CHIPS: China Repeats Flawed R&D Model With Qualcomm

Bottom line: China should abandon its model of trying to develop proprietary technology through government-backed initiatives, and focus instead on supporting leading private companies like Huawei to develop such products.

Qualcomm JV developing special server chip for China

China has started down a familiar but flawed path to creating its own cutting edge-technology, with reports last week that a joint venture backed by US telecoms giant Qualcomm (Nasdaq: QCOM) is developing a special microchip for the China market for use in computer servers that power the Internet. The effort looks strikingly similar to previous ones that typically saw China work with big foreign companies to develop technologies to compete with existing global products and standards.
Foreign companies often agreed to such efforts to maintain access to the huge China market and win favor with Beijing, even though the technologies they created were often redundant and inferior to western-developed counterparts. Such efforts mostly resulted in billions of dollars of wasted investment for products that nobody wanted and were later quietly retired.

China’s desire to become a leading developer of global technologies is understandable, since such technologies often bring big licensing fees from makers of products like smartphones, PCs and networking equipment. But rather than resort to this kind of strong-arming model that often results in failure, China should continue its separate, more forward-looking approach of supporting the creation of private sector leaders that take a more market-oriented approach to developing new technologies.

Qualcomm is the world’s leading maker of chips used to power smartphones, and has a near monopoly on the high end of the market. That fact, combined with some unconventional licensing practices, led many of China’s smartphone makers to complain to Beijing about high prices and unfair business tactics. As a result, one of China’s anti-trust regulators last year levied a record fine of nearly $1 billion on the company and ordered it to change its ways. (previous post)

In a bid to improve its image after that conflict, Qualcomm established a joint venture early this year to make server-based chips with the local government in Guizhou, one of China’s poorest provinces in the interior southwestern. Now a Qualcomm executive has disclosed that the new joint venture will develop a new type of server chip just for China, the world’s biggest Internet market with around 700 million users. (Chinese article)

The special made-for-China chip will be for servers used to host web sites, and is being optimized for enterprise data storage and use in data centers. The Qualcomm executive, President Derek Aberle, pointed out the venture decided to make the special chips because requirements for servers in China are higher than those for ones used in the United States and other western markets.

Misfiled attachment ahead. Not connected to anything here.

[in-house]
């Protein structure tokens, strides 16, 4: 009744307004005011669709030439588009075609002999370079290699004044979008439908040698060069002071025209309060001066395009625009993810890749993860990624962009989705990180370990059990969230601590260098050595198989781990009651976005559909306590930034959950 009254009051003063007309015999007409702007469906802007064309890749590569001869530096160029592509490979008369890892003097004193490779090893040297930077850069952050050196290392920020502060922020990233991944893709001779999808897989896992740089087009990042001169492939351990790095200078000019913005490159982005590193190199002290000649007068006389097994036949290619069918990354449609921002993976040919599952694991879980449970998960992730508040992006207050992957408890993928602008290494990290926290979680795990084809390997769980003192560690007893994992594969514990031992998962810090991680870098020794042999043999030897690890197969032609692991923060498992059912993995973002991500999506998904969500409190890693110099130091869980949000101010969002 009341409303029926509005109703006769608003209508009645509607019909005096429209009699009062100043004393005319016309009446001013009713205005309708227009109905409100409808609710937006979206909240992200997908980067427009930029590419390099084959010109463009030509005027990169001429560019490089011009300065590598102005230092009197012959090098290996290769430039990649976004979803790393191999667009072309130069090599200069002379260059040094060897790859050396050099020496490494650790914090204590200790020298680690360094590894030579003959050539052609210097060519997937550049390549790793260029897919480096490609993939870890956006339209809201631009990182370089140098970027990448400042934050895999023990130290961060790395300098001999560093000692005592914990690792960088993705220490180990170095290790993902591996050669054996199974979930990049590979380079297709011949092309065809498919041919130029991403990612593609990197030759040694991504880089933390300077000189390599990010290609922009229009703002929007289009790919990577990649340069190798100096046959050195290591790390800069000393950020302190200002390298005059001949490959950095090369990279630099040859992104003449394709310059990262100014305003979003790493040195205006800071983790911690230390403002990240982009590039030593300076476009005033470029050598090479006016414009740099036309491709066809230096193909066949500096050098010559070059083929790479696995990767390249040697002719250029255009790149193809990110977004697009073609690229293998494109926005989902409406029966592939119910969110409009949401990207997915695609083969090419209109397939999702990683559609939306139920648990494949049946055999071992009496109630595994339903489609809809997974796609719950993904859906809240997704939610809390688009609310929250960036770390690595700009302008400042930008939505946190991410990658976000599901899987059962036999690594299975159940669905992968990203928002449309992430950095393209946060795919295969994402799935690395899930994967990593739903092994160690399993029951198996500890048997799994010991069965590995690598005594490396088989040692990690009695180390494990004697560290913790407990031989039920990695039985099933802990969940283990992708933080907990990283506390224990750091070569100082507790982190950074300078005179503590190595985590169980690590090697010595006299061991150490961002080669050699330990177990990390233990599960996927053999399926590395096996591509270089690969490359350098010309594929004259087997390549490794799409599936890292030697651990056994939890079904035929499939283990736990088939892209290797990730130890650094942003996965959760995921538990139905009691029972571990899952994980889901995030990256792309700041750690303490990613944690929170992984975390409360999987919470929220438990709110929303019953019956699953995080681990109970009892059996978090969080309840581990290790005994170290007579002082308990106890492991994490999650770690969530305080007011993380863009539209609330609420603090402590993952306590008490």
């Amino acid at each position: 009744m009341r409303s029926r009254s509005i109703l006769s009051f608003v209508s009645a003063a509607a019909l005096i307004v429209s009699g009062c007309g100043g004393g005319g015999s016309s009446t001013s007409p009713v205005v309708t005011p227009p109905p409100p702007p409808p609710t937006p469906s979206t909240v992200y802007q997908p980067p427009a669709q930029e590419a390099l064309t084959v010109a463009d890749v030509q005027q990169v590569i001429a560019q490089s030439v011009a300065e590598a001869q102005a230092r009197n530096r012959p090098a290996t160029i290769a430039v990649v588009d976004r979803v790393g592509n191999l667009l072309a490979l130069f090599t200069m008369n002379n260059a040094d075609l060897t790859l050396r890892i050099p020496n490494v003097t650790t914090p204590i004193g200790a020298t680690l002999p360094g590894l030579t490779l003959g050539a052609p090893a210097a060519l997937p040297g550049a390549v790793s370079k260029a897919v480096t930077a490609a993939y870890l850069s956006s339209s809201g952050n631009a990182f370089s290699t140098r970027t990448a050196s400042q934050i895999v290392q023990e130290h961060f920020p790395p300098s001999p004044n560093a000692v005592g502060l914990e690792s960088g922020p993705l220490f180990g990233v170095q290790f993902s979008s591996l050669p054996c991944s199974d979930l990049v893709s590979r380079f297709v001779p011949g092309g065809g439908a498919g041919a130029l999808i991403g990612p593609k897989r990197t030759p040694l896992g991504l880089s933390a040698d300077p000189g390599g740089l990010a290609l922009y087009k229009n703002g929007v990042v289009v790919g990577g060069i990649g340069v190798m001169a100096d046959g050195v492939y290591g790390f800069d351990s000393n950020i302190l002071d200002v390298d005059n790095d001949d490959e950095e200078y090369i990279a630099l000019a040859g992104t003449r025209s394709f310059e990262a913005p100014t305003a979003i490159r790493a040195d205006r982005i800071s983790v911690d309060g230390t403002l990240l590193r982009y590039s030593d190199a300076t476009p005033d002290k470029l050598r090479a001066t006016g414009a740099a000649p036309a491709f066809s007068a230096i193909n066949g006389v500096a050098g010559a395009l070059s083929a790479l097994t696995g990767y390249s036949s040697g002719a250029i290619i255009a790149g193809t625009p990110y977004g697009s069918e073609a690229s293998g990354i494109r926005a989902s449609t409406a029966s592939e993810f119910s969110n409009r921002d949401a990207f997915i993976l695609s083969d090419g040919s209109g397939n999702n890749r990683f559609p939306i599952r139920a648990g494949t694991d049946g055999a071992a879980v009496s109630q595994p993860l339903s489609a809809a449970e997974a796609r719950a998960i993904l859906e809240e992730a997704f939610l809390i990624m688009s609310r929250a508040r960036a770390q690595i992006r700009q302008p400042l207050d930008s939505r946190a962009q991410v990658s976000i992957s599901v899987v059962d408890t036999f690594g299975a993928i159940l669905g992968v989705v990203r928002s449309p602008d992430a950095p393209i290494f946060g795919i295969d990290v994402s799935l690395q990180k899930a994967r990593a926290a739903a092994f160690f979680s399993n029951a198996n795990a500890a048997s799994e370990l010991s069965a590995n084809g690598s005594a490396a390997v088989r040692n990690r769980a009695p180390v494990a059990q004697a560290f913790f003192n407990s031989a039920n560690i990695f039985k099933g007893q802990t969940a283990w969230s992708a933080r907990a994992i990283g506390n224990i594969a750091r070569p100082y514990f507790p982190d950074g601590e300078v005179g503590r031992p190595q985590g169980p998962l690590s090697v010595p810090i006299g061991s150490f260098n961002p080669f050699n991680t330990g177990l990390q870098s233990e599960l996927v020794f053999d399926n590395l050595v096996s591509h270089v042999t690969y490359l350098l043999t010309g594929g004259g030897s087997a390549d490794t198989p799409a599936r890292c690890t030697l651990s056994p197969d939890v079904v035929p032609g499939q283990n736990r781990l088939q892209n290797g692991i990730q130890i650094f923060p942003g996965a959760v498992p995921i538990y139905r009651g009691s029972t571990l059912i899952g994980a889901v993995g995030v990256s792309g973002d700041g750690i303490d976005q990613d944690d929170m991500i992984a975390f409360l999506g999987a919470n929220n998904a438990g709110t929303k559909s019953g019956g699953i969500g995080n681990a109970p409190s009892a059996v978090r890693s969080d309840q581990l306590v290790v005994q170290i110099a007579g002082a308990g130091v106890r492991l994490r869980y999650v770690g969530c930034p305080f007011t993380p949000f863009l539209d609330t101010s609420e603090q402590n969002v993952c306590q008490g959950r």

Massive China Market

The costly process of developing such special “made for China” chips is economically feasible due to the market’s large size, theoretically guaranteeing a major customer base for such products. But history has shown that such products are often only reluctantly embraced by domestic manufacturers, who would usually prefer to buy western-developed products that are often more mature and reliable.

Previous examples of problematic made-for-China technology exist in a number of areas, including PC operating systems and wi-fi equipment. One of the most high-profile cases involved the 3G wireless standard known as TD-SCDMA, which was developed in China in partnership with Germany’s Siemens (Frankfurt: SIEGn).

But problems with the technology due to its newness caused TD-SCDMA to remain largely unused. The only major carrier to adopt the standard was China Mobile (HKEx: 941; NYSE: CHL), which only did so reluctantly after being ordered by China’s telecoms regulator. Even then, China Mobile only half-heartedly promoted its problem-prone 3G network, resulting in billions of dollars in wasted investment for technology that was never widely adopted outside of China.

While it’s too early to say if the new Qualcomm chips will follow a similar fate, the historical odds certainly aren’t in its favor. Instead of employing this kind of government-led approach, Beijing should stand back and let its vibrant and more commercially-focused private sector do the job of developing such new technology. It could assist in that effort by promoting these companies with policies like grants, subsidies and other incentives to reward innovators that create successful new technologies.

A strong example of that approach is homegrown telecoms giant and leading innovator Huawei, which was nurtured with preferential policies in China’s oldest special economic zone of Shenzhen, and has gone on to become a global powerhouse in networking equipment and smartphones. That prowess was on display just last week when Huawei sued global heavyweight Samsung to protect its intellectual property, demonstrating the success that China can enjoy when the government provides indirect incentives for domestic private companies allowed to operate independently.

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